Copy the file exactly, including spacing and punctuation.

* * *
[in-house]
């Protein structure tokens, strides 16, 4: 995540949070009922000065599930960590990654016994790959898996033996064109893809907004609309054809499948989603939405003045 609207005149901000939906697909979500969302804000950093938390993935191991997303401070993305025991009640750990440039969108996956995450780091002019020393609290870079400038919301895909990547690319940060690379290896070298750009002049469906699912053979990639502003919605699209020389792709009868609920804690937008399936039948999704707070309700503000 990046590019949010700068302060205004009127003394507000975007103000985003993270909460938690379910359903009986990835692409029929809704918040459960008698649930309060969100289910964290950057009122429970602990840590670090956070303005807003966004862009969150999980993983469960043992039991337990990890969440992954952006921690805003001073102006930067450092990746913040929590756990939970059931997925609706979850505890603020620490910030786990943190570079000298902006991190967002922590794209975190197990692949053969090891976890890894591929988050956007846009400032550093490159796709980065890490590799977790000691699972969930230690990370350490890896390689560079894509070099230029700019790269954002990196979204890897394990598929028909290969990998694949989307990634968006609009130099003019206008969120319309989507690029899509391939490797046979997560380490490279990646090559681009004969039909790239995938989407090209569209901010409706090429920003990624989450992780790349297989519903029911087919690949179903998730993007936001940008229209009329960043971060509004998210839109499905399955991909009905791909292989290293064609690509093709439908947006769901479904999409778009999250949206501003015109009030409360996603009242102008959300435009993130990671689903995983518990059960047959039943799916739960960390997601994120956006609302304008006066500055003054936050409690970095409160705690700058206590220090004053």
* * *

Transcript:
[in-house]
């Protein structure tokens, strides 16, 4: 995540949070009922000065599930960590990654016994790959898996033996064109893809907004609309054809499948989603939405003045 609207005149901000939906697909979500969302804000950093938390993935191991997303401070993305025991009640750990440039969108996956995450780091002019020393609290870079400038919301895909990547690319940060690379290896070298750009002049469906699912053979990639502003919605699209020389792709009868609920804690937008399936039948999704707070309700503000 990046590019949010700068302060205004009127003394507000975007103000985003993270909460938690379910359903009986990835692409029929809704918040459960008698649930309060969100289910964290950057009122429970602990840590670090956070303005807003966004862009969150999980993983469960043992039991337990990890969440992954952006921690805003001073102006930067450092990746913040929590756990939970059931997925609706979850505890603020620490910030786990943190570079000298902006991190967002922590794209975190197990692949053969090891976890890894591929988050956007846009400032550093490159796709980065890490590799977790000691699972969930230690990370350490890896390689560079894509070099230029700019790269954002990196979204890897394990598929028909290969990998694949989307990634968006609009130099003019206008969120319309989507690029899509391939490797046979997560380490490279990646090559681009004969039909790239995938989407090209569209901010409706090429920003990624989450992780790349297989519903029911087919690949179903998730993007936001940008229209009329960043971060509004998210839109499905399955991909009905791909292989290293064609690509093709439908947006769901479904999409778009999250949206501003015109009030409360996603009242102008959300435009993130990671689903995983518990059960047959039943799916739960960390997601994120956006609302304008006066500055003054936050409690970095409160705690700058206590220090004053």